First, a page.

Researchers develop recyclable films for food packaging

If we want to start reducing plastic pollution, inventions like this are vital.

The world produces an ungodly amount of plastic, and we only recycle a fraction from it — less than 10%, according to most estimates. While we’re making some progress, many of the plastic products we use today are still not recyclable, and even some that are technically recyclable aren’t recycled in practice.

Food packaging films have proven particularly tricky. In a new study, researchers from the University of Oxford describe environmentally friendly, recyclable films that can replace the metallic layer in food packaging, while offering a similar level of protection for food.

Food packaging is an important component of our modern life, ensuring a longer life for products — which comes with a lot of benefits (including environmental benefits). However, metalized coatings for food packaging feature several layers of different material, which makes it very difficult to recycle them. Creating versions that are recyclable is also quite challenging.

Food packaging films are, of course, in contact with food, which puts very specific limits on their chemical composition: it needs to be something that doesn’t interact with the food and ensures that it doesn’t spoil or come in contact with molecules from the air. It also needs to be a drop-in solution for existing coating technologies, and lastly, it must also be cost-effective compared to the current practice of aluminium vaporization, which is most commonly employed in the industry.

“As a result, the production of scalable, environmentally friendly, non-toxic, high aspect ratio two-dimensional nanosheet coating to produce oxygen barrier food packaging film still remains an unsolved major challenge,” the researchers write.

With this objective in mind, the team set out to design and produce a recyclable film that not only works but can also be applied at a large scale with decent costs.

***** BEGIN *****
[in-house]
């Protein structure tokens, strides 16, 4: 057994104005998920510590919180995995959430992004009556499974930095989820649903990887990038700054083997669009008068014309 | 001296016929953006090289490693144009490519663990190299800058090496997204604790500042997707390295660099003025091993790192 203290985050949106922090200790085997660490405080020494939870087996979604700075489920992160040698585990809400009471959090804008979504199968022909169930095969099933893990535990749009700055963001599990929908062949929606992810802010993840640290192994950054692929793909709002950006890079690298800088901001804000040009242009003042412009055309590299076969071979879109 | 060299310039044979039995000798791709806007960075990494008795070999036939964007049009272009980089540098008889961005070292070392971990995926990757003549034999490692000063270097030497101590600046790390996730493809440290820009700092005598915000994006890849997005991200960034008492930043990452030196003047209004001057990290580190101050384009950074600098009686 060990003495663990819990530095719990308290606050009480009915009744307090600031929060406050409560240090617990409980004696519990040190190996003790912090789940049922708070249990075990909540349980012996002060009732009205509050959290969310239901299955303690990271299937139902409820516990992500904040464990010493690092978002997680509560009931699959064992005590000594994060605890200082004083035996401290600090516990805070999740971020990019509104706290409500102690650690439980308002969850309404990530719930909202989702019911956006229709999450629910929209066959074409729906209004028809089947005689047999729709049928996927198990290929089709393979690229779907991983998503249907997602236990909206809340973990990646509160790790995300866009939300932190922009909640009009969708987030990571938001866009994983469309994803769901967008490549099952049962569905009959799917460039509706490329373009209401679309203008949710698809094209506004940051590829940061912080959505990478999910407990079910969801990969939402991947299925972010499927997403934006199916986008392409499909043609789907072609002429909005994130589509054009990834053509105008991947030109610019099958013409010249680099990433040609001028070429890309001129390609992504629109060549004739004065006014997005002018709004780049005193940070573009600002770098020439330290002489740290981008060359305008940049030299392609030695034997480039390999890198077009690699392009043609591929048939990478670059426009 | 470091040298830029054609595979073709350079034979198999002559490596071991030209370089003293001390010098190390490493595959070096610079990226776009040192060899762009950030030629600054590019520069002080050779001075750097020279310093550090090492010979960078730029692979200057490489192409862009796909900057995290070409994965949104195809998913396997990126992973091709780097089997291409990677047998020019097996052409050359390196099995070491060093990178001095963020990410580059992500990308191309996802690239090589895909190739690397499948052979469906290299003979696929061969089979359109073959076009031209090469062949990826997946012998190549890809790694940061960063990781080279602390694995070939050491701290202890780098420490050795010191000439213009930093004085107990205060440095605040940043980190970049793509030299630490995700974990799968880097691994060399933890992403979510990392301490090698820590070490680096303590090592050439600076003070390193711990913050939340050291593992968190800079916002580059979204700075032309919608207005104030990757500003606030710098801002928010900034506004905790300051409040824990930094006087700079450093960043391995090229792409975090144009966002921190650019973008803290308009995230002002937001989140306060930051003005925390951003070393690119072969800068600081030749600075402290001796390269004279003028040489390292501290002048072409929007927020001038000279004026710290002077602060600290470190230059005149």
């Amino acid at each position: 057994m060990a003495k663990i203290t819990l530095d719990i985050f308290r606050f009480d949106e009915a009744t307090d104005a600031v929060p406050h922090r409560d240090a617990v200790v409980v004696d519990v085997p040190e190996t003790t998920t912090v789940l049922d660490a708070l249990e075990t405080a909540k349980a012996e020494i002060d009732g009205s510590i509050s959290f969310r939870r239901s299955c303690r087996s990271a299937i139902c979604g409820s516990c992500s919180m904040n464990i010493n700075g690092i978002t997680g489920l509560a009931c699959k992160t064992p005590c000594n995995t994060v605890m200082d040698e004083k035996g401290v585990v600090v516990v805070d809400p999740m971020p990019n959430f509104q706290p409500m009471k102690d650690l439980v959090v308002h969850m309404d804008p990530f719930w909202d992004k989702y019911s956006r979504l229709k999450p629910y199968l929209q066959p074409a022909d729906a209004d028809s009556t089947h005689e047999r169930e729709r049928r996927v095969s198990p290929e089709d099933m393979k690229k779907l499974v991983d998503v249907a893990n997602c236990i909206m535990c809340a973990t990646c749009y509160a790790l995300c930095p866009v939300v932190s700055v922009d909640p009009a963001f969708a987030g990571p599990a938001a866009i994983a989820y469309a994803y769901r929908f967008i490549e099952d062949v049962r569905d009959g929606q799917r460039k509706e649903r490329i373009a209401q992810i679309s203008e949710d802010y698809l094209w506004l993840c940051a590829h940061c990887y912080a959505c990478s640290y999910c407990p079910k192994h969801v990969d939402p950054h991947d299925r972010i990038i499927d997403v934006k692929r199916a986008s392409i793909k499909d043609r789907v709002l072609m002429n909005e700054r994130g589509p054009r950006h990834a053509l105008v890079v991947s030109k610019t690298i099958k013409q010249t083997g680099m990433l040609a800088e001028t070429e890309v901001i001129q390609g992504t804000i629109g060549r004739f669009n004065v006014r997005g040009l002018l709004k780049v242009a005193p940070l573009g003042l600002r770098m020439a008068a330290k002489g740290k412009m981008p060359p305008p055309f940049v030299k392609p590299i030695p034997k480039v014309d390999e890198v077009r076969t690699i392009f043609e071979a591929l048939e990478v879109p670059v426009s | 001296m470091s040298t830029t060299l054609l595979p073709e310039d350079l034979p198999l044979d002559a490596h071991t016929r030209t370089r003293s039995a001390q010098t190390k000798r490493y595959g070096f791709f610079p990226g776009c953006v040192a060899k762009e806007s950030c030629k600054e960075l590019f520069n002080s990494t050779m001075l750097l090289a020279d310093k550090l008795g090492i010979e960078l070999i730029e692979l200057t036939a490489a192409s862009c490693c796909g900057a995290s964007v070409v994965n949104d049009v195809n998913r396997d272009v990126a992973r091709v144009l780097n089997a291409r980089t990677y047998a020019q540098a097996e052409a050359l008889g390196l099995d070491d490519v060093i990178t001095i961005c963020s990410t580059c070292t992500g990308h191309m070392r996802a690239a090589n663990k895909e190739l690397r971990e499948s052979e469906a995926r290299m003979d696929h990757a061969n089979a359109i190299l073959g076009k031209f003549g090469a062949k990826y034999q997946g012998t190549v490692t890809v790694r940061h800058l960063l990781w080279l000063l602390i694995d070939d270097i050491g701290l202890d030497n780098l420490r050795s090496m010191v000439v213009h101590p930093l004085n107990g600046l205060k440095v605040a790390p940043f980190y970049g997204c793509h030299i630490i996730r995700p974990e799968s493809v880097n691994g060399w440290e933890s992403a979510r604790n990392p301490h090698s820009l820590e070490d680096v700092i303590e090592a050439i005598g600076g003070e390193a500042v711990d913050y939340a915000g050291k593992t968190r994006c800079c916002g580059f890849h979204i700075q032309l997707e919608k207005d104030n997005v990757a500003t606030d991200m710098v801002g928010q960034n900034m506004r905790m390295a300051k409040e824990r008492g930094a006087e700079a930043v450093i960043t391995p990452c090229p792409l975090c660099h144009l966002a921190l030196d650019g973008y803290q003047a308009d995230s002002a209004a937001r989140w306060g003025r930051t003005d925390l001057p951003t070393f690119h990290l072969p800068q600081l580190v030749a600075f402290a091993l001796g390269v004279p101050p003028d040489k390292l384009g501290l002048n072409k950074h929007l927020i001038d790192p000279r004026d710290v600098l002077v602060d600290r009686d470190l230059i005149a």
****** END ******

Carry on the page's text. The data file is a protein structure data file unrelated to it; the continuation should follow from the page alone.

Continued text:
Composite materials are always hard to recycle, and in this particular case, the plastic and aluminum foil first need to be separated and recycled, a process which is difficult and inefficient. In the new material, the plastic-aluminum film was replaced by a set of nanosheets of layered double hydroxides (a fully inorganic and unreactive material). The process to produce these sheets is cheap and requires only water and amino acids. The resulting film is transparent, equally impermeable to oxygen and water vapor, and quite sturdy. Since the production process is fully synthetic, different parameters can be controlled, for instance, to add even more safety and protection in the case of delicate foods.

Most importantly, researchers say, these coated films are also transparent and mechanically robust, making them suitable for flexible food packaging while also offering new recycling opportunities. It’s the kind of technology and approach we need to tackle our plastic problem before it goes completely out of control.

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